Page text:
If you live in a major metropolitan city, you’ve perhaps noticed that the sidewalks are covered with black dots the size of quarters. I remember it took me a few months after moving to New York City to figure out that was gum. After it’s spit out, it gets stepped on and flattened to the concrete. In no time at all it accumulates the ebony patina of city grime. Sprinkling the sidewalks is easy. Removing the tarred, synthetic rubber is the hard part. If you’re talking about one chewed stick in a school hallway, it’s a can of solvent and a putty knife away from coming off the floor. But when you’ve got miles of city walkways to clean, you need something better.
Currently, the options are high pressure steam or highly corrosive chemicals, neither of which is very cheap or easy to use. So a team of Manchester University researchers have been working on finding a new solution that would be relatively inexpensive and safe for the environment. The answer they’ve come to is enzymes. Enzymes are molecules which break up long chemical chains. (We’ve got enzymes in our saliva that start the digestive process.) The only trouble has been in how to deliver them. Because gum is a kind of synthetic rubber, it repels water, so the removal agent needs to be suspended in some kind of solvent.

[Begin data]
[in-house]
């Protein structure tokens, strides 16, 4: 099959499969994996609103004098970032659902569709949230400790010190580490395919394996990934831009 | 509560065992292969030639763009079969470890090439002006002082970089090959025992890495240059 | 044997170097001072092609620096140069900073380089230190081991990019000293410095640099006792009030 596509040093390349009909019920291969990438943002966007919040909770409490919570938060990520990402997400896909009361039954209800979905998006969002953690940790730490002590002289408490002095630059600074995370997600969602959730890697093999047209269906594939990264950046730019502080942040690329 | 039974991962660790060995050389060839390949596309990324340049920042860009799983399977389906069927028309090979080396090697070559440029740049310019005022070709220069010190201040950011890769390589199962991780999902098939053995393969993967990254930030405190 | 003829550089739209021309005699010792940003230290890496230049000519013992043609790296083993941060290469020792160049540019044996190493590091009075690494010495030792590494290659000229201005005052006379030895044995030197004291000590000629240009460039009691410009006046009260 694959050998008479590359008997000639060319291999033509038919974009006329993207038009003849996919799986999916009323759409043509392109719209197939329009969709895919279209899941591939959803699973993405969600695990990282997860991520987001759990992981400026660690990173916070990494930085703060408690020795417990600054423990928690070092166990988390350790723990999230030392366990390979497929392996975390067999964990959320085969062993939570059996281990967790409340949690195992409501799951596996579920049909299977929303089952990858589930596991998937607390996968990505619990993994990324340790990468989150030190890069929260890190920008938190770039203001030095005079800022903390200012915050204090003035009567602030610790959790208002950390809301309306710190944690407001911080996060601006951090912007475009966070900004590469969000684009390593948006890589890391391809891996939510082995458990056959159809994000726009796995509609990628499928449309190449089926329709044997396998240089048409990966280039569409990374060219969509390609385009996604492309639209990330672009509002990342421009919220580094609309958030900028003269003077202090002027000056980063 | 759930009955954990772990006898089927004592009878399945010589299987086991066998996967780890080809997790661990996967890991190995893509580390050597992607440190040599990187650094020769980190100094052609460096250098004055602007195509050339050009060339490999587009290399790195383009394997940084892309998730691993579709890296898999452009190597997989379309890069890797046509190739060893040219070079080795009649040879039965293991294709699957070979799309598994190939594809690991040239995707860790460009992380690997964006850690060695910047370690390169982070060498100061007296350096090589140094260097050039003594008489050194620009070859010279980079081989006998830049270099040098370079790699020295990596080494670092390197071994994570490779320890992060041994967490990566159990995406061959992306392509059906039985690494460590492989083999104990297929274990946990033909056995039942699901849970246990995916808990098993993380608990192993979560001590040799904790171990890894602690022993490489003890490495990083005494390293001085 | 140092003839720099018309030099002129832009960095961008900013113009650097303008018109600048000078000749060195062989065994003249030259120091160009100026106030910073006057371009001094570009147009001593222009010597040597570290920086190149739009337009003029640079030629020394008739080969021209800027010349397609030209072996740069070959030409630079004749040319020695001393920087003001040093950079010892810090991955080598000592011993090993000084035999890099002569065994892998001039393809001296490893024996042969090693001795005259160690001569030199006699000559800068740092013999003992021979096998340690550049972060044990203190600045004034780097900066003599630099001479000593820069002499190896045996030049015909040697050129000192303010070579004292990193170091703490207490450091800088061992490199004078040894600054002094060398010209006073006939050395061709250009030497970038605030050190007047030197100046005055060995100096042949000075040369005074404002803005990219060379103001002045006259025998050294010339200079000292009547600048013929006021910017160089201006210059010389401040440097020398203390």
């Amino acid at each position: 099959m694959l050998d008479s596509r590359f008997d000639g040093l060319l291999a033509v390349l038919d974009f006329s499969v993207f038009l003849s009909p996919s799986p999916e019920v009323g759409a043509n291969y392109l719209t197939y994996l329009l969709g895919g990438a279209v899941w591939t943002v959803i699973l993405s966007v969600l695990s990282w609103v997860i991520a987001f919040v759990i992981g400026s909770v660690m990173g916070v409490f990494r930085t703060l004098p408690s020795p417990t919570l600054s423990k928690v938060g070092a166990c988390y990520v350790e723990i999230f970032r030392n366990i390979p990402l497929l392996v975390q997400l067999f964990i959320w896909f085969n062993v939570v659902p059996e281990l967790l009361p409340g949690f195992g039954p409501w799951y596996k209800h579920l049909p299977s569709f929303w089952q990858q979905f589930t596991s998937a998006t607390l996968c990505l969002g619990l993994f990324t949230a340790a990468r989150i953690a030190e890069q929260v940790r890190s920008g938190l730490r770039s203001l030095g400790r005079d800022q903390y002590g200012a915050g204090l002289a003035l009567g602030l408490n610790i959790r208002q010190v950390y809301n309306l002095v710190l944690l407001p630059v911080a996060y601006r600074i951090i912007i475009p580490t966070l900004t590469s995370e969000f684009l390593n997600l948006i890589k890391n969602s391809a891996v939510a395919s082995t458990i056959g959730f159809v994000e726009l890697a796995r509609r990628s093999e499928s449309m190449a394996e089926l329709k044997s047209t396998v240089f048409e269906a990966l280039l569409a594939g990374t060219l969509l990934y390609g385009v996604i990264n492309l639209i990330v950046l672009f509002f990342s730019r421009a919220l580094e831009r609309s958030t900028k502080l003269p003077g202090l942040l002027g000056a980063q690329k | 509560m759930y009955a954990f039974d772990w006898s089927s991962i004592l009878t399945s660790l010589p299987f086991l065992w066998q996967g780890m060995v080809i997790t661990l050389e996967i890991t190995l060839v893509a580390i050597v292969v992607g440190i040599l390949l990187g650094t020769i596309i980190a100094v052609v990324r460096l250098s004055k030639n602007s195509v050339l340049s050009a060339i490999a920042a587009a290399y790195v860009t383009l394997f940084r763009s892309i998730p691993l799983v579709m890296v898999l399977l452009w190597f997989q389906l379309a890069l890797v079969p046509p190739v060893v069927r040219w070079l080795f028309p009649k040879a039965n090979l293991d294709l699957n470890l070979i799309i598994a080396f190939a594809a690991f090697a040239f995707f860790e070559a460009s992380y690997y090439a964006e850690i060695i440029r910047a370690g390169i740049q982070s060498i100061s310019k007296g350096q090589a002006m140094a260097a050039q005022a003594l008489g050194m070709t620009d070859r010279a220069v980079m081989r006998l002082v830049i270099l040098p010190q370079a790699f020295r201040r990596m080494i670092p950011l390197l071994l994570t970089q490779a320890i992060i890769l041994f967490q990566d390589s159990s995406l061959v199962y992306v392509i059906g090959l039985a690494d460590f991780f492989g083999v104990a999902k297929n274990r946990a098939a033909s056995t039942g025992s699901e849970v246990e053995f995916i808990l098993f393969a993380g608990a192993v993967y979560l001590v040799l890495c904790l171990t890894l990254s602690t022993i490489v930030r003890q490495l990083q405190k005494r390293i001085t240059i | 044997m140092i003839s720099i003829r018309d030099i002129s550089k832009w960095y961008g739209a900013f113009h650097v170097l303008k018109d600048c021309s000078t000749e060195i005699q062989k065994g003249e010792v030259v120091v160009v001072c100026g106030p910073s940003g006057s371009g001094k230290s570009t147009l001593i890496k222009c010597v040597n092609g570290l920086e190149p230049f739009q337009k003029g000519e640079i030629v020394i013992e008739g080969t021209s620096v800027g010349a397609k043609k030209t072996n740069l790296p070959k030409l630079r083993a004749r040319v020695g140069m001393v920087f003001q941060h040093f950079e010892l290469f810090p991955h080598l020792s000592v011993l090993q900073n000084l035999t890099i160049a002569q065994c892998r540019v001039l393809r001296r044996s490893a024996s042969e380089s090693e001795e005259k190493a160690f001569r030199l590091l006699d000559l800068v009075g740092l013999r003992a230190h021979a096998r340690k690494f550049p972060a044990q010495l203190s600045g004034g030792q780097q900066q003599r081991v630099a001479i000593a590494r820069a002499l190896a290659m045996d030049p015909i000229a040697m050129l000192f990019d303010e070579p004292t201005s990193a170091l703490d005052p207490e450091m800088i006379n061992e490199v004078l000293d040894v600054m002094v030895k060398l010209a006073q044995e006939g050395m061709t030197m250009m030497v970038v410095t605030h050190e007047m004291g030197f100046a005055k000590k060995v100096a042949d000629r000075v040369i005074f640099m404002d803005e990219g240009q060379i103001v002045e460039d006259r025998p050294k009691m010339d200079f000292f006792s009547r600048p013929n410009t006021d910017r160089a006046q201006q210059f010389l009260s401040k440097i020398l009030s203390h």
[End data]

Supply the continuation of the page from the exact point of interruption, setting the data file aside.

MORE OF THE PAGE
The mixture they’re currently at work on uses a substance known as an ionic liquid, which is basically molten salt. The salts they’ve been testing have very low melting points and are biodegradable, unlike the more corrosive alternatives. They believe they’re about a year off from getting it right and bringing the product to market.
Via The Guardian